• Your financial aid package includes:
    • Subsidized loans: federal government loans that don’t rack up interest while you’re still in school (these are the most favorable loans and should be taken first).
    • Unsubsidized loans: federal government loans that DO rack up interest while you’re still in school.
      • For subsidized and unsubsidized loans: your allowance will grow over the next 4 years. You might have to seek other loans in addition to these at first but eventually your subsidized and unsubsidized loans will cover a bigger and bigger portion of your expenses.
    • Any scholarships you were automatically awarded during the application process (these don’t require applications; they use your college application to evaluate you for them).
    • Grants: these are usually special or federal offerings based on special circumstances or need. The most common one is the federal Pell Grant which is given to students that demonstrate significant need and doesn’t need to be paid back.
    • Estimated family contribution: This is a number that FAFSA comes up with and the school uses to determine how much of your remaining costs your family can afford to pay out of pocket. It’s usually a big sticker shock to see what FAFSA thinks your family contribution should be, but that’s normal. If your family contribution looks ridiculous then you’ll probably need to apply for other loans such as a Parent PLUS loan.
    • The traditional estimated expenses for the school.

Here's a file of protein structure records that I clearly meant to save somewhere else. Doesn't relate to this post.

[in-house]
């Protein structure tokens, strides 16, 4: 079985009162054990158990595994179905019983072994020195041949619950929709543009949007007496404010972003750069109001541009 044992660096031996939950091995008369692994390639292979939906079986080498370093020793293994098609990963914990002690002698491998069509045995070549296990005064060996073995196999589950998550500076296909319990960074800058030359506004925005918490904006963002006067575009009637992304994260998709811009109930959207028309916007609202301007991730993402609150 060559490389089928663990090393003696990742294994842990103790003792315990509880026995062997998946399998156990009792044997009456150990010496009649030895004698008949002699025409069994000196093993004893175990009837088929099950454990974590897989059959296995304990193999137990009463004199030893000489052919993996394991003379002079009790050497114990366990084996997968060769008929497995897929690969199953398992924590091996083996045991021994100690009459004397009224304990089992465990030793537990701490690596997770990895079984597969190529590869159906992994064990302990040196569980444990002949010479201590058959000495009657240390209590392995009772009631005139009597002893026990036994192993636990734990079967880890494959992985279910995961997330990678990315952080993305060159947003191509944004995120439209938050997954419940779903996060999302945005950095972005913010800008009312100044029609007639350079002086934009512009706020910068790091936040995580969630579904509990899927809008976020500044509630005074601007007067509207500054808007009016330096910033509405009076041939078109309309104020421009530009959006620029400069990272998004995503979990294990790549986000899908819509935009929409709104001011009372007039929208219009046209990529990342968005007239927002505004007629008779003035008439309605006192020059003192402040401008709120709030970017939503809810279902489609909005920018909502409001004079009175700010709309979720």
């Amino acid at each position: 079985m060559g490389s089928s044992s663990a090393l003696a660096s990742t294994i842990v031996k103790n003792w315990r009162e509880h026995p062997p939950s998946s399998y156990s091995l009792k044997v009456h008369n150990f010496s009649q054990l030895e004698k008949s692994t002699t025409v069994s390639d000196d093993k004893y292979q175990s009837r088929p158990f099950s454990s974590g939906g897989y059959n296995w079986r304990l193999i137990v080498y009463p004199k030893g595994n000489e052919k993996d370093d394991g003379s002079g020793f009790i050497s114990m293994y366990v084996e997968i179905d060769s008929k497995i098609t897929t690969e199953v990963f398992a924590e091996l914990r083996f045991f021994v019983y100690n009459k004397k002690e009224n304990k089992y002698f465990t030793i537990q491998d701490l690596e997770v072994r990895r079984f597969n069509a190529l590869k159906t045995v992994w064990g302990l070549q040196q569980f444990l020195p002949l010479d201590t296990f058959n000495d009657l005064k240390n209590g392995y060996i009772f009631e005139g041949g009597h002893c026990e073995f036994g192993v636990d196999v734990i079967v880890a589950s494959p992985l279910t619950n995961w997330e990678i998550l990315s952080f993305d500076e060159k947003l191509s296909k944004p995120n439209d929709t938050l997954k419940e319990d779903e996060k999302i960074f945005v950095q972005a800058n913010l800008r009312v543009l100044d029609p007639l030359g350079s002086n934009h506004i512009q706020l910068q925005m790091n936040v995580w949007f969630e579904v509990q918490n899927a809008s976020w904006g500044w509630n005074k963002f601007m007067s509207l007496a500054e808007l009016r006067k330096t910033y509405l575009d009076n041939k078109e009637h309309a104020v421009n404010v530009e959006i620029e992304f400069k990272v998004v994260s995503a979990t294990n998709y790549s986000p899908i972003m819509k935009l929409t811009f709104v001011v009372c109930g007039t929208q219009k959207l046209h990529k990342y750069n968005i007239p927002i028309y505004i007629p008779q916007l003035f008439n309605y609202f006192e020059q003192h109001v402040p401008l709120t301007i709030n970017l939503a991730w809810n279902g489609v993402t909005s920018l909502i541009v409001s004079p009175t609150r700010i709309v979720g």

• You have all these additions and subtractions, now what?
    • The financial aid package likely does this for you, but you should manually add up the expenses and benefits. All of your benefits, scholarships, loans, grants, family contribution, and work study credits will be positive while the school expenses will be negative.
    • The only aspect of the equation that is out of pocket and is significant to you or your parent’s current financial situation is the family contribution. If they list the family contribution, it will likely be the amount of money needed to cover the expenses after your benefits are taken out. If they don’t list it, then you owe nothing or the sum of your benefits and expenses will be negative and that number will be your family contribution.
    • If your family contribution is too much money for you or your parents to afford, then it’s time to apply for more scholarships or take out an external loan.
    • There are all kinds of special loans like the Parent PLUS loans (an additional federal loan) and private bank loans. What you want to look at is the restrictions on who can apply for them and the interest rates. The interest rates usually come in a range based on your family’s credit rating. What you’re looking for is the lowest possible interest rate to reduce the total amount of money you owe to the lender. You might also see a difference in fixed vs. variable rates. Fixed rates are better if market interest rates are at a relative low point and variable rates are good if market interest rates are at a high point and show evidence of declining. If you’re not experienced with fixed and variable interest rates, it’s usually safest to go with a fixed rate so you know for sure that’s what you’ll be paying.Once you find one, you’ll have to fill out their application and wait to see if you get accepted. If you keep getting denied, it’s usually based on credit. This means you’ll have to take out a higher interest loan because in the loan distributor’s eyes, you appear to be a risk, so you need to offer more interest to them for it to be a profitable exchange.
  • Once your benefits and expenses are balanced and your family contribution comes out to a reasonable number, you’re all set. You can accept your financial aid package and choose what portion of the subsidized and unsubsidized loans you want to use. You’ll likely have to fill out a Master Promissory Note (MPN)to complete the process. This is a legal document where you accept the terms and conditions of your loans and agree to face the consequences of not paying them back in a timely fashion.